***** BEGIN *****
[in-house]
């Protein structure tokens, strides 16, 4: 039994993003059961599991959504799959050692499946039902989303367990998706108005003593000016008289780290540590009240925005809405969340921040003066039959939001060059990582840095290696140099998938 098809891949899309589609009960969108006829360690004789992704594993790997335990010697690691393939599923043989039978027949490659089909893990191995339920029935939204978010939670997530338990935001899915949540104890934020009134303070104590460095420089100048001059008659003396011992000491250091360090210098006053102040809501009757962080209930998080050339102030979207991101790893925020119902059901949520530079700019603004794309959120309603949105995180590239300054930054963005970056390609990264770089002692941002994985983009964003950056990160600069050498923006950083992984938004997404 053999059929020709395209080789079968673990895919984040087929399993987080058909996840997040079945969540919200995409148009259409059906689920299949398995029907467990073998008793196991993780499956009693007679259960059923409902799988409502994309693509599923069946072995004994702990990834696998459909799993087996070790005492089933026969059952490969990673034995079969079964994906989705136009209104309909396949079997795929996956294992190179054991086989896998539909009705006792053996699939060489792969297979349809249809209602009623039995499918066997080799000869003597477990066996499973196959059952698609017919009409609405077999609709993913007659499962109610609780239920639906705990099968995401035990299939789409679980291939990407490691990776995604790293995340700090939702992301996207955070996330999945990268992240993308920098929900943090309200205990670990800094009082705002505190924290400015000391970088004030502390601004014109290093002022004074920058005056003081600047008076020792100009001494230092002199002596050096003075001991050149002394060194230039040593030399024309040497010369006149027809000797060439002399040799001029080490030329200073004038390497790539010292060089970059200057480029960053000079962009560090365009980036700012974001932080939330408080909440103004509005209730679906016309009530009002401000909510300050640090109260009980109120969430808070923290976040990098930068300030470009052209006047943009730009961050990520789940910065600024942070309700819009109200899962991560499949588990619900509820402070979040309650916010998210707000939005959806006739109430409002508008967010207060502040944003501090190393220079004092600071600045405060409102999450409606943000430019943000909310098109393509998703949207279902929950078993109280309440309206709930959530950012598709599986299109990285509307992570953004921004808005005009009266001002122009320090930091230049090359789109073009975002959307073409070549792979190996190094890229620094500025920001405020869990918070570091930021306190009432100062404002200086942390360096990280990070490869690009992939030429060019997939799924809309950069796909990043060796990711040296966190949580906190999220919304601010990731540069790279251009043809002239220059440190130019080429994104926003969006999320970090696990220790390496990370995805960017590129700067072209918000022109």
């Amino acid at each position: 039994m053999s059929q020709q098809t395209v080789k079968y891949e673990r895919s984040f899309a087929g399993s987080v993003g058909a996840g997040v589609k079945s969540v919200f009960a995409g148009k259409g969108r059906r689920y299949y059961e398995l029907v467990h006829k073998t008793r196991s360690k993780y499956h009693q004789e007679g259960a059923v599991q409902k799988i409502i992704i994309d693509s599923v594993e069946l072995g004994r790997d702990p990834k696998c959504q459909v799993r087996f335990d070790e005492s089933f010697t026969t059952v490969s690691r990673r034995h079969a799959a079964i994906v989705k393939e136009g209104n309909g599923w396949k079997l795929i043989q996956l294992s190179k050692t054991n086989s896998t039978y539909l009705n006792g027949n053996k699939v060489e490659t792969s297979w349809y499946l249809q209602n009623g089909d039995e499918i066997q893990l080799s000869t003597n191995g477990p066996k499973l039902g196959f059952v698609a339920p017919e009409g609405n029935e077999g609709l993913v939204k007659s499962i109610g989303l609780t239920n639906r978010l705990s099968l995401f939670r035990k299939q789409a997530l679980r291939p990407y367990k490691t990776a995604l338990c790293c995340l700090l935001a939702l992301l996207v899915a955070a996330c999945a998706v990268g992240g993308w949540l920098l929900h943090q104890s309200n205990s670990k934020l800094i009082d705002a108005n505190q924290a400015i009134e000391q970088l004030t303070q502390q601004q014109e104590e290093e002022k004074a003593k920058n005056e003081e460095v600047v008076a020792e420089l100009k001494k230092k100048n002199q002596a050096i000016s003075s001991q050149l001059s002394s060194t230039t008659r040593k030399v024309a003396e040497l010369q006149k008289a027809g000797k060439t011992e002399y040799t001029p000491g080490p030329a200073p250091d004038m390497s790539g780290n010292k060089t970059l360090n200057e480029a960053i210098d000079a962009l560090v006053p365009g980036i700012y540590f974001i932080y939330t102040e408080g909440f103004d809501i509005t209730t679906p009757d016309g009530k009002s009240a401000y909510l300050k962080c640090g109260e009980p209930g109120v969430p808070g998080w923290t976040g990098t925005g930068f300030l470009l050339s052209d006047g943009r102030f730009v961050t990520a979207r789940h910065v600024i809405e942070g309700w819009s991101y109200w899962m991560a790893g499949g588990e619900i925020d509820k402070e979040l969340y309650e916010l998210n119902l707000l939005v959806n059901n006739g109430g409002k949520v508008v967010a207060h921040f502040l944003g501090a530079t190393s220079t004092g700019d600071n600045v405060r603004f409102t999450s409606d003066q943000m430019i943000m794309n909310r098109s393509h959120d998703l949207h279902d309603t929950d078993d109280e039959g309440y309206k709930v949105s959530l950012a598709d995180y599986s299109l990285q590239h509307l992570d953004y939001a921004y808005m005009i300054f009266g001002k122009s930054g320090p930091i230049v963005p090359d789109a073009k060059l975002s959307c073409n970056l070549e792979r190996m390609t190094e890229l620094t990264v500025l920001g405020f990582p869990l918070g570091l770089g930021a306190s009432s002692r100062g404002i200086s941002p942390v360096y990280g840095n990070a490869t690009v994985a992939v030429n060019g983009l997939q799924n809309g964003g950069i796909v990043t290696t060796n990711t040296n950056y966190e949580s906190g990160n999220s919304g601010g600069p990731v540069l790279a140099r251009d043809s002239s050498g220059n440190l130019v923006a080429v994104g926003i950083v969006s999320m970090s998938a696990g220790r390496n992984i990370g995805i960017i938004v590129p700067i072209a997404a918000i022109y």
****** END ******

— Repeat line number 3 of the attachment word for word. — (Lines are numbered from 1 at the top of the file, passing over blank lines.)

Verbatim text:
């Amino acid at each position: 039994m053999s059929q020709q098809t395209v080789k079968y891949e673990r895919s984040f899309a087929g399993s987080v993003g058909a996840g997040v589609k079945s969540v919200f009960a995409g148009k259409g969108r059906r689920y299949y059961e398995l029907v467990h006829k073998t008793r196991s360690k993780y499956h009693q004789e007679g259960a059923v599991q409902k799988i409502i992704i994309d693509s599923v594993e069946l072995g004994r790997d702990p990834k696998c959504q459909v799993r087996f335990d070790e005492s089933f010697t026969t059952v490969s690691r990673r034995h079969a799959a079964i994906v989705k393939e136009g209104n309909g599923w396949k079997l795929i043989q996956l294992s190179k050692t054991n086989s896998t039978y539909l009705n006792g027949n053996k699939v060489e490659t792969s297979w349809y499946l249809q209602n009623g089909d039995e499918i066997q893990l080799s000869t003597n191995g477990p066996k499973l039902g196959f059952v698609a339920p017919e009409g609405n029935e077999g609709l993913v939204k007659s499962i109610g989303l609780t239920n639906r978010l705990s099968l995401f939670r035990k299939q789409a997530l679980r291939p990407y367990k490691t990776a995604l338990c790293c995340l700090l935001a939702l992301l996207v899915a955070a996330c999945a998706v990268g992240g993308w949540l920098l929900h943090q104890s309200n205990s670990k934020l800094i009082d705002a108005n505190q924290a400015i009134e000391q970088l004030t303070q502390q601004q014109e104590e290093e002022k004074a003593k920058n005056e003081e460095v600047v008076a020792e420089l100009k001494k230092k100048n002199q002596a050096i000016s003075s001991q050149l001059s002394s060194t230039t008659r040593k030399v024309a003396e040497l010369q006149k008289a027809g000797k060439t011992e002399y040799t001029p000491g080490p030329a200073p250091d004038m390497s790539g780290n010292k060089t970059l360090n200057e480029a960053i210098d000079a962009l560090v006053p365009g980036i700012y540590f974001i932080y939330t102040e408080g909440f103004d809501i509005t209730t679906p009757d016309g009530k009002s009240a401000y909510l300050k962080c640090g109260e009980p209930g109120v969430p808070g998080w923290t976040g990098t925005g930068f300030l470009l050339s052209d006047g943009r102030f730009v961050t990520a979207r789940h910065v600024i809405e942070g309700w819009s991101y109200w899962m991560a790893g499949g588990e619900i925020d509820k402070e979040l969340y309650e916010l998210n119902l707000l939005v959806n059901n006739g109430g409002k949520v508008v967010a207060h921040f502040l944003g501090a530079t190393s220079t004092g700019d600071n600045v405060r603004f409102t999450s409606d003066q943000m430019i943000m794309n909310r098109s393509h959120d998703l949207h279902d309603t929950d078993d109280e039959g309440y309206k709930v949105s959530l950012a598709d995180y599986s299109l990285q590239h509307l992570d953004y939001a921004y808005m005009i300054f009266g001002k122009s930054g320090p930091i230049v963005p090359d789109a073009k060059l975002s959307c073409n970056l070549e792979r190996m390609t190094e890229l620094t990264v500025l920001g405020f990582p869990l918070g570091l770089g930021a306190s009432s002692r100062g404002i200086s941002p942390v360096y990280g840095n990070a490869t690009v994985a992939v030429n060019g983009l997939q799924n809309g964003g950069i796909v990043t290696t060796n990711t040296n950056y966190e949580s906190g990160n999220s919304g601010g600069p990731v540069l790279a140099r251009d043809s002239s050498g220059n440190l130019v923006a080429v994104g926003i950083v969006s999320m970090s998938a696990g220790r390496n992984i990370g995805i960017i938004v590129p700067i072209a997404a918000i022109y």